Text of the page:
William Blake’s Interpretation of the Effects of Unsolved Problems as Illustrated in His Poem, A Poison Tree

In Williams Blake’s “A Poison Tree” from his wildly popular work Songs of Innocence and Experience: Shewing the Two Contrary States of the Human Soul (1794), Blake addresses the “poisonous” results of issues gone unresolved. The poem’s title is entirely fitting in that it provides a metaphor for the results of anger. In this work, … Read more

"The Odyssey" Analysis

An epic poem over 400 pages long. Yep a poem. The plot line details the return journey of Odysseus, a Greek warrior, and his encounters with civilizations and Greek Gods through his travels.Composed in 700BC, it is one of the earliest poems to ever exist. So why would this text be worthy of appropriation? Well … Read more

Coleridge’s Use of Precise Observations of the Natural World to Convey Wider Thematic Ideas in His Poetry

Coleridge, in common with other romantic artists such as Wordsworth and Keats revolted against the artificial eighteenth century philosophy of a dislocation between man and nature. Coleridge developed an extremely analytical, passionate and spiritual interest in nature and the idea of ‘the one life’. His belief that nature is “the eternal language which… God utters” … Read more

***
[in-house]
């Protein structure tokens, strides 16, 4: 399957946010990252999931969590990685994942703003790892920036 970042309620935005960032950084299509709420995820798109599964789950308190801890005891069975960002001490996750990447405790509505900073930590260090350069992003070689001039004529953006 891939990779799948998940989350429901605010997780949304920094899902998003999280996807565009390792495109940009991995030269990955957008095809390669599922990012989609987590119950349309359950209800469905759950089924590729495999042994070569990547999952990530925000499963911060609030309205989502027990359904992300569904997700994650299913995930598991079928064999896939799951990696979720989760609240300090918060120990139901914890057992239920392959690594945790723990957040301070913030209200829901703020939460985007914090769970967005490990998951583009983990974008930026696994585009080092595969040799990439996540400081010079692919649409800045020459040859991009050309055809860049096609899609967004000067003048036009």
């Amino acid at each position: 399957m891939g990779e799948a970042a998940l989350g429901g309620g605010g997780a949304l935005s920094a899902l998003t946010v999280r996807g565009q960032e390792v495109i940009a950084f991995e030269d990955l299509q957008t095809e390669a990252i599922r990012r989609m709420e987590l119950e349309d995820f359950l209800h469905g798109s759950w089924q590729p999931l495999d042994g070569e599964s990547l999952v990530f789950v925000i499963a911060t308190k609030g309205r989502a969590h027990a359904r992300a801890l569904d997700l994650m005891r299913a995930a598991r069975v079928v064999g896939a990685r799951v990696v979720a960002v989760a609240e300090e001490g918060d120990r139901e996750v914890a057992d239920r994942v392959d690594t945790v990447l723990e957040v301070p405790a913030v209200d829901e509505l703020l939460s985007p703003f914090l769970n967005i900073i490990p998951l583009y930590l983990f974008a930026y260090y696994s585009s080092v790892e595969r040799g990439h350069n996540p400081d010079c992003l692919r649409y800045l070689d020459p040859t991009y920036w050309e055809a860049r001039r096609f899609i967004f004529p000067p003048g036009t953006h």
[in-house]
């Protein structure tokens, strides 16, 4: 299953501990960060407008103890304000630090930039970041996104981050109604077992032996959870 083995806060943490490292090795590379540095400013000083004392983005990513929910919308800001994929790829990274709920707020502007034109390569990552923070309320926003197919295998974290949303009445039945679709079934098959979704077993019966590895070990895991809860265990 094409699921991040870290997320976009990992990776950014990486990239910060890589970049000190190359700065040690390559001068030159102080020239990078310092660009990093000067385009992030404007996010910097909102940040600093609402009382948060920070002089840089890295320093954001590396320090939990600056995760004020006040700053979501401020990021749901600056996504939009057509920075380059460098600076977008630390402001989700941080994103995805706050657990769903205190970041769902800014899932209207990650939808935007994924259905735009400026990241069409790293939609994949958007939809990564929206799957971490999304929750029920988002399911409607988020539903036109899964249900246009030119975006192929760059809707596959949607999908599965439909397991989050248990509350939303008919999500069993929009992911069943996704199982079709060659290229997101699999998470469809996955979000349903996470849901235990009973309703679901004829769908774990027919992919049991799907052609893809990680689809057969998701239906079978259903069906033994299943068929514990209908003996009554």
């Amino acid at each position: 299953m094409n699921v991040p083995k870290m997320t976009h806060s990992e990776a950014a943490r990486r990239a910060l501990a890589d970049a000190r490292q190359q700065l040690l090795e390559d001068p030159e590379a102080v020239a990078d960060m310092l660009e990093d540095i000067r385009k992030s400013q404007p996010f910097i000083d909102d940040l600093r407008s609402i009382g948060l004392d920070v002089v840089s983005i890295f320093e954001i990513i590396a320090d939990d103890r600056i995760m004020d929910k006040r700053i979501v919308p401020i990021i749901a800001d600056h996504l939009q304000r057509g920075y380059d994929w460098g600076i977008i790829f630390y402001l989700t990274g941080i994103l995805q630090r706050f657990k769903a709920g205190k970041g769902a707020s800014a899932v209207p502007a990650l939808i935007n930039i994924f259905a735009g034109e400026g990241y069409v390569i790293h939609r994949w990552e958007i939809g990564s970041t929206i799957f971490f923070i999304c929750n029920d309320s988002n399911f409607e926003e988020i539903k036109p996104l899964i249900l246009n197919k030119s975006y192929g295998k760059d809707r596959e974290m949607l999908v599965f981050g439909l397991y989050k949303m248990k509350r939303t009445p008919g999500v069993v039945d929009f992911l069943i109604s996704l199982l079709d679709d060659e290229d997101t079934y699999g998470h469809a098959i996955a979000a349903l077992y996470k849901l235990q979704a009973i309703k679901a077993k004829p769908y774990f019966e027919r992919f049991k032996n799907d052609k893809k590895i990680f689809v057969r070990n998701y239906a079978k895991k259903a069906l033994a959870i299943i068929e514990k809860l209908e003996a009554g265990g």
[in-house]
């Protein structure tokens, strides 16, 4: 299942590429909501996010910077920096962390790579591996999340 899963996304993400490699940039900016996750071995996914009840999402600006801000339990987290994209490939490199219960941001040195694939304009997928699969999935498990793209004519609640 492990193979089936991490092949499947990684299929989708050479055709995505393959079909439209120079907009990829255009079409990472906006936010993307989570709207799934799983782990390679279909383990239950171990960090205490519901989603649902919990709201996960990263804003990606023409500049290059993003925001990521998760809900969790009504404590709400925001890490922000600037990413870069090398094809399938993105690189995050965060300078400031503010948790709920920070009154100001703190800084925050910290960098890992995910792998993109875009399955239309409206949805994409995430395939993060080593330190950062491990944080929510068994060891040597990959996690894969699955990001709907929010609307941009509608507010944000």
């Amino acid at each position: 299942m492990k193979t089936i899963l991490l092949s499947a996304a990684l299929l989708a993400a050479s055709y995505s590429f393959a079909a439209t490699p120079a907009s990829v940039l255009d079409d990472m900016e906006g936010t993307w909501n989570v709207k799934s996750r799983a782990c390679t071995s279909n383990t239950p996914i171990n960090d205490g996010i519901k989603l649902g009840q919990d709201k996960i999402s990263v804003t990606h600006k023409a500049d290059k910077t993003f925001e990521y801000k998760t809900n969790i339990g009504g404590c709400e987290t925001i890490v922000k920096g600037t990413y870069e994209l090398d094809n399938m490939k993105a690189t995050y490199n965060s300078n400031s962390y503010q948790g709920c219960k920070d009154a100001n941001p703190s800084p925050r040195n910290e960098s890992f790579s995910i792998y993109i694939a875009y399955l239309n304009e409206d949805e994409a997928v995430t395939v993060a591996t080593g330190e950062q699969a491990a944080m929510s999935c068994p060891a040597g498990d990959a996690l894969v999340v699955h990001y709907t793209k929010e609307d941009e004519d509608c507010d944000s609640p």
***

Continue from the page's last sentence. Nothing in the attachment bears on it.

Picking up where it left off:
The Challenge of Survival in The Road and I Am Legend

When exploring the challenges and toils of survival, we can easily make a series of comparisons between the design of Francis Lawrence’s and Cormac McCarthy’s post apocalyptic worlds in I Am Legend and The Road, respectively. Both plots involve the main character as one of very few people left in this world, and each protagonist … Read more

Comparing John Milton’s Lycias And Sonnet 7

In the journey of life Man will often question his or her position in the universe. Questioning ones worth and purpose in the universe will harbor the attention of Man until the end of time. The antidote for the majority of the world comes in maintaining a religion. In Sonnet 7 and Lycidas, John Milton … Read more

How Heroism Originates: Telemachus in the Odyssey

The first four books of Homer’s The Odyssey depict Telemachus’ transformation from an immature, frightened child into an intelligent adult as he comes to encompass qualities that the ancient Greeks sought in heroes: an adherence to the rules of xenia, a loyalty to one’s family, and wisdom gained from travelling. First, the young prince offers … Read more